“The bigger picture was to help youth become successful, to help them to know that there is hope in a hopeless place.”
Thomas knows a thing or two about needing hope.
Separated from her siblings, Thomas was adopted by a single mother when she was four years old. But her troubles were far from over. Together the two moved to many different places over the years, experiencing homelessness; Thomas said her mother became physically and emotionally abusive and blamed Thomas for her problems.
“At 11, I was a runaway,” Thomas said. “She was very volatile and definitely would have killed me if I would have stayed. She called me in as a runaway, detectives picked me up, I went to jail and when I came to court they saw bruises on me.”
Given that her mother was not in the state when Thomas had a court hearing at the detention center and that Thomas had bruises on her, her mother was charged with abandonment and abuse, Thomas said.
Thomas, who believes her adoptive mother was sick and not equipped to take care of a child, attributes her ability to overcome obstacles to a combination of resilience and faith.
“I was totally dependant on God,” she said.
“I needed him to save me. I needed him to do something, to show me he was real. Pouring myself out to God, I think it gave me strength to endure.”
Thomas said she felt she wasn’t alone in her struggle.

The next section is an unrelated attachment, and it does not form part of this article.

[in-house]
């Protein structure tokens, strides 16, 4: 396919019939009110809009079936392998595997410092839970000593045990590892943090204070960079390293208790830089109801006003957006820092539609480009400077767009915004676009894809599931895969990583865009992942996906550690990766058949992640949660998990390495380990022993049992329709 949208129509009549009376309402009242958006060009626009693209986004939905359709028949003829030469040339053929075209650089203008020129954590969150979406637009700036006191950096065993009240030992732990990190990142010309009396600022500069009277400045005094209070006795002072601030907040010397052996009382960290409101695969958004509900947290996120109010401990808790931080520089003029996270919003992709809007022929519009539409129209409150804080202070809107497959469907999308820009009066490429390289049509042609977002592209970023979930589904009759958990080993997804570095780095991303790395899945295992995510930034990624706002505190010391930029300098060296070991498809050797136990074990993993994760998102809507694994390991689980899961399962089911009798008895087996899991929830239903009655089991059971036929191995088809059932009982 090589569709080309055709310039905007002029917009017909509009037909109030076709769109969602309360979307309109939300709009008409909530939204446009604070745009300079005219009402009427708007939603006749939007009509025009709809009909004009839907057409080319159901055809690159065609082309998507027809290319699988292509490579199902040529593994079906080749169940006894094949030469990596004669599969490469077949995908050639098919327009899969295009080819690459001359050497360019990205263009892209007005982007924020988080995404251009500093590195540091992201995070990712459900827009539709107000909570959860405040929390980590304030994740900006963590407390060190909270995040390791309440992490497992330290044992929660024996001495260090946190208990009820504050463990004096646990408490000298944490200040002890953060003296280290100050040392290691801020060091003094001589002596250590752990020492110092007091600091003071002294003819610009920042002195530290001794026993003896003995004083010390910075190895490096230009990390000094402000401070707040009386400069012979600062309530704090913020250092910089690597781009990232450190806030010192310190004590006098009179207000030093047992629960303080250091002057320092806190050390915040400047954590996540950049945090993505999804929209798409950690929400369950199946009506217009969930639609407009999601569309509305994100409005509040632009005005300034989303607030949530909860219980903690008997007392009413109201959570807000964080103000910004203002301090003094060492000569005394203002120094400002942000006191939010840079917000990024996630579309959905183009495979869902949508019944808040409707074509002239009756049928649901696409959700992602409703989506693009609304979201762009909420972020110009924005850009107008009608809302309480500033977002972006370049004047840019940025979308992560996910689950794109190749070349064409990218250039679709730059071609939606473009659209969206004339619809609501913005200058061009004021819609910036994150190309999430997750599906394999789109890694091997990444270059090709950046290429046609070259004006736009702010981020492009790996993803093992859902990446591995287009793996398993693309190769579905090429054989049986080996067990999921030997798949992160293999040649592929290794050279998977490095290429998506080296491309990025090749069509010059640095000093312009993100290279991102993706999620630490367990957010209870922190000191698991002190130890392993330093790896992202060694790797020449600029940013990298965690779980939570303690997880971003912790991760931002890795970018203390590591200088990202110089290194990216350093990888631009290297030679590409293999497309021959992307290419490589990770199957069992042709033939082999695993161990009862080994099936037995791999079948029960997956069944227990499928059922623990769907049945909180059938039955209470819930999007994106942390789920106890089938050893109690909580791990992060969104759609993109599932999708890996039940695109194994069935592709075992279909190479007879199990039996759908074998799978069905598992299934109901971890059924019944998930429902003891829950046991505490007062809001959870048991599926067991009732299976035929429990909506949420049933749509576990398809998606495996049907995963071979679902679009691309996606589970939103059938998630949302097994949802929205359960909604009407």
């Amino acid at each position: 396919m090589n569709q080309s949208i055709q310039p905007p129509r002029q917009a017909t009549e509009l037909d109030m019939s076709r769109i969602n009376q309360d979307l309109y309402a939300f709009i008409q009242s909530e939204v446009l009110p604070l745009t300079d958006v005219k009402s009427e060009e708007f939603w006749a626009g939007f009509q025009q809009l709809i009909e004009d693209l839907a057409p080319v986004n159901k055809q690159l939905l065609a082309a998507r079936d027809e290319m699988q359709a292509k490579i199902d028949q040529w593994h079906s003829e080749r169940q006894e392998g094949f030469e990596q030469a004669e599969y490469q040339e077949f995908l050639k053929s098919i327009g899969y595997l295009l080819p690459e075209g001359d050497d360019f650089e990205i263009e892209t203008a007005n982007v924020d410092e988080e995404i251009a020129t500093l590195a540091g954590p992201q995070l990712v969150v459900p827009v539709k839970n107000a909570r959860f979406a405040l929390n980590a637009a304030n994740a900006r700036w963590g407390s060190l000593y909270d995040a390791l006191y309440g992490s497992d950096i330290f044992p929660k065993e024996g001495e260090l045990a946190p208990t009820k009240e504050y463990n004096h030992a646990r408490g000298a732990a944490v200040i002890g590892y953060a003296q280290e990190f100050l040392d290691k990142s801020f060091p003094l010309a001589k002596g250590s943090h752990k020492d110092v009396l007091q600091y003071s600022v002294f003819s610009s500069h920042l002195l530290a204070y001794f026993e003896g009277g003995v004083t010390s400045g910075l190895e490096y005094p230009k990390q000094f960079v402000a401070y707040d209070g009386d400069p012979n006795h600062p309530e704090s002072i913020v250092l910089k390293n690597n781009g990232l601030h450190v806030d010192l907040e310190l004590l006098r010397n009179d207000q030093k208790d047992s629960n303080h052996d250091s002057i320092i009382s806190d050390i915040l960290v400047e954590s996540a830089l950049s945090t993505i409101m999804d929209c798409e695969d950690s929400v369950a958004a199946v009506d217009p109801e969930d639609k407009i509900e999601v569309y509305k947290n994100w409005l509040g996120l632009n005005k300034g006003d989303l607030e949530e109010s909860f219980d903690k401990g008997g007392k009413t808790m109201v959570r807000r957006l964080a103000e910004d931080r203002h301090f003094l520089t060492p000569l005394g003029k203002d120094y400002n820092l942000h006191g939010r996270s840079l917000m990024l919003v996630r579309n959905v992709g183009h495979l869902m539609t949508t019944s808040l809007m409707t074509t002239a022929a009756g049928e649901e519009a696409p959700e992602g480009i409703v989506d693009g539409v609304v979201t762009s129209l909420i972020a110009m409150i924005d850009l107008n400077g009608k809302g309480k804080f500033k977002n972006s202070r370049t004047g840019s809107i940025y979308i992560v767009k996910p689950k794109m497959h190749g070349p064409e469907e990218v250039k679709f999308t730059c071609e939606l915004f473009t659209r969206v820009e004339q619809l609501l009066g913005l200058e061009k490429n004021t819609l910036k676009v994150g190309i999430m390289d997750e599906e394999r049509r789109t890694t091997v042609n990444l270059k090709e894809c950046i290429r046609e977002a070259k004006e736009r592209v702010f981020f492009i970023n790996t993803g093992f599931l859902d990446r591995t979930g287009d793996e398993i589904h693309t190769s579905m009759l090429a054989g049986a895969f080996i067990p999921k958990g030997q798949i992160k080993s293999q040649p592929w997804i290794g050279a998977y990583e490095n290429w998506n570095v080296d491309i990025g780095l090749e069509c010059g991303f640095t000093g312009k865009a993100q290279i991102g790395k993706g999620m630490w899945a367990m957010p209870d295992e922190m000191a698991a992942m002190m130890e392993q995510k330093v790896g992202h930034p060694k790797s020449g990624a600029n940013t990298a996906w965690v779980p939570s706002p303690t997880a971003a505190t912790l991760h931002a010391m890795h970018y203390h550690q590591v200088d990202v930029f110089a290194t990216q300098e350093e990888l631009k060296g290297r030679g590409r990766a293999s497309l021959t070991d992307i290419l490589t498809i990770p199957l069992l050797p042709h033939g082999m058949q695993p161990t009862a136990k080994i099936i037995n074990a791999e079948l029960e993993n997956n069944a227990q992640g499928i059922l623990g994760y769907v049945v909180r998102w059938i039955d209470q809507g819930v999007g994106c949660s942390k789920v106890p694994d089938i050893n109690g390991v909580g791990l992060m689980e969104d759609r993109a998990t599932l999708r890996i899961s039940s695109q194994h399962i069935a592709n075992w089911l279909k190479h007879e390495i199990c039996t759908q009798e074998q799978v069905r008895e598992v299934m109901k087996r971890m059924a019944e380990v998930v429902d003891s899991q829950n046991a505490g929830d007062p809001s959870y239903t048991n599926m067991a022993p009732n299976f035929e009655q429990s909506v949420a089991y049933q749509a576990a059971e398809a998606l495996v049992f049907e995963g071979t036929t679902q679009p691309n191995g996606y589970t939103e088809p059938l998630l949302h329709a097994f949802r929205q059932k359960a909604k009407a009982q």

“Just because you pray, (doesn’t) mean things are going to get better, but it will help and carry you through. I firmly believe in that and think your chances do increase when you believe in God.”
Cherish Our Youth is a Christian-based ministry, Thomas said, noting that she took the principles of the organization from scripture.
Thomas aims for the framework of the events to be focused on “the psychological and physical well-being of a person.”
“Education is really one of the driving forces that I use as a change agent because school was my refuge,” Thomas said.
“That’s what I relied on. That’s what I got my praise on. When I got an A and got praised for it, I loved it.”
Thomas believes her resilience stemmed from the determination to prove people who didn’t believe in her wrong.
“I took everything good and bad and inside of me and thought ‘There has to be something better than this for me.’ It was the inner drive and determination.”
Thomas is in the process of getting licensed to become a foster parent. She plans to bring in no more than two girls around the age of 14 and up into her home, and would be interested in adoption if that is what the girls want.
Thomas feels for the youth who are “beaten down” and don’t have hope. She feels it’s her duty to talk about her story — and that others who have experienced foster care also should — to help these kids. It’s important, she said to “help them, serve them and build them up.”
“We want to take care of our kids because they end up being adult people.”